The Offices of Legal Counsel (OLCs) of Democratic and Republican administrations have long asserted a broad exclusive presidential power under Article II over diplomacy. The executive branch has invoked this power in various ways to excuse executive branch compliance with federal statutes that prohibit the expenditure of funds from the Palestine Liberation Organization (PLO) in the United States to further the PLO’s interests; that bar the PLO from maintaining a Washington, D.C. office and undertaking diplomatic activities the Secretary of State aims to authorize; that prohibit State Department officials from attending certain international conferences; and that bar certain diplomacy-related activities of the Office of Science and Technology Policy (“OSTP”) involving Chinese officials.  (For more examples, and a critique of these opinions, see here.)

Perhaps the most on-point (but not terribly on point) OLC opinion relying on the logic of an exclusive presidential power over diplomacy is a 2020 opinion that advised that the president could disregard a notice and waiting period requirement on the president withdrawing from the Open Skies Treaty.  The opinion turned in part on the president’s exclusive power “to execute a treaty of the United States” but also in part on the president’s exclusive power “to conduct the Nation’s diplomacy,” torqued up by Zivotofsky II. OLC basically reasoned that a congressionally-mandated waiting period on treaty withdrawal unduly burdened these powers considered together.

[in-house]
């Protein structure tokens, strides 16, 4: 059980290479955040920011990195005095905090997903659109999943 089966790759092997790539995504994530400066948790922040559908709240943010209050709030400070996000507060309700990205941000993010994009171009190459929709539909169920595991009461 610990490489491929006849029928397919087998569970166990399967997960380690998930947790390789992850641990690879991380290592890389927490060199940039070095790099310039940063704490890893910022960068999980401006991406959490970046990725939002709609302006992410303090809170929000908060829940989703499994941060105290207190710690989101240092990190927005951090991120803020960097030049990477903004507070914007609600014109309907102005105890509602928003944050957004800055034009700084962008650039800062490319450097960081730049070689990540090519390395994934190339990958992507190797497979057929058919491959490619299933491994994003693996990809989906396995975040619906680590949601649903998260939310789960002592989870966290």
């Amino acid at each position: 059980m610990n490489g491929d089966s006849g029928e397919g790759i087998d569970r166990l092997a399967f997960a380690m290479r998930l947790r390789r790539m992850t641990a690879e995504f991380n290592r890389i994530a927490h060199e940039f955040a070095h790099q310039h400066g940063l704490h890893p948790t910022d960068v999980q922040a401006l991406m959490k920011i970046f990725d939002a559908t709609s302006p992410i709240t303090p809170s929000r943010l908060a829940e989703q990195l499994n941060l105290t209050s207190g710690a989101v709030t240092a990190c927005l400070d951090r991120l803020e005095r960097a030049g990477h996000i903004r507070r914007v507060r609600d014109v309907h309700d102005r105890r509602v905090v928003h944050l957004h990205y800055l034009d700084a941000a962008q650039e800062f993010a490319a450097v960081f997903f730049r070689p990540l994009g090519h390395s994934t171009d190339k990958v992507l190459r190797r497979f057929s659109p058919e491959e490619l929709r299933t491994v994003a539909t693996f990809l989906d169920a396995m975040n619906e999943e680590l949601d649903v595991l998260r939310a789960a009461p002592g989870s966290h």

These are broad assertions of executive power, but it would be a stretch to extend them to the new Iran deal. Congress in the INARA does not purport to stop the president from making the deal. The duty to transmit the agreements attaches within five days “after” the executive branch “reach[es] an agreement with Iran relating to the nuclear program of Iran.” Congress is, rather, regulating the president’s power to implement the agreement under domestic law waiver authorities that the president possesses only because Congress conferred them.  Congress has a very strong claim to regulate that end of the deal—domestic implementation—regardless of what informal diplomatic arrangements the president makes on the international plane pursuant to Article II. And the president’s exclusive Article II claim to implement the agreement without congressional interference is weak to the extent that his implementation tool–waiver authority–derives entirely from Congress.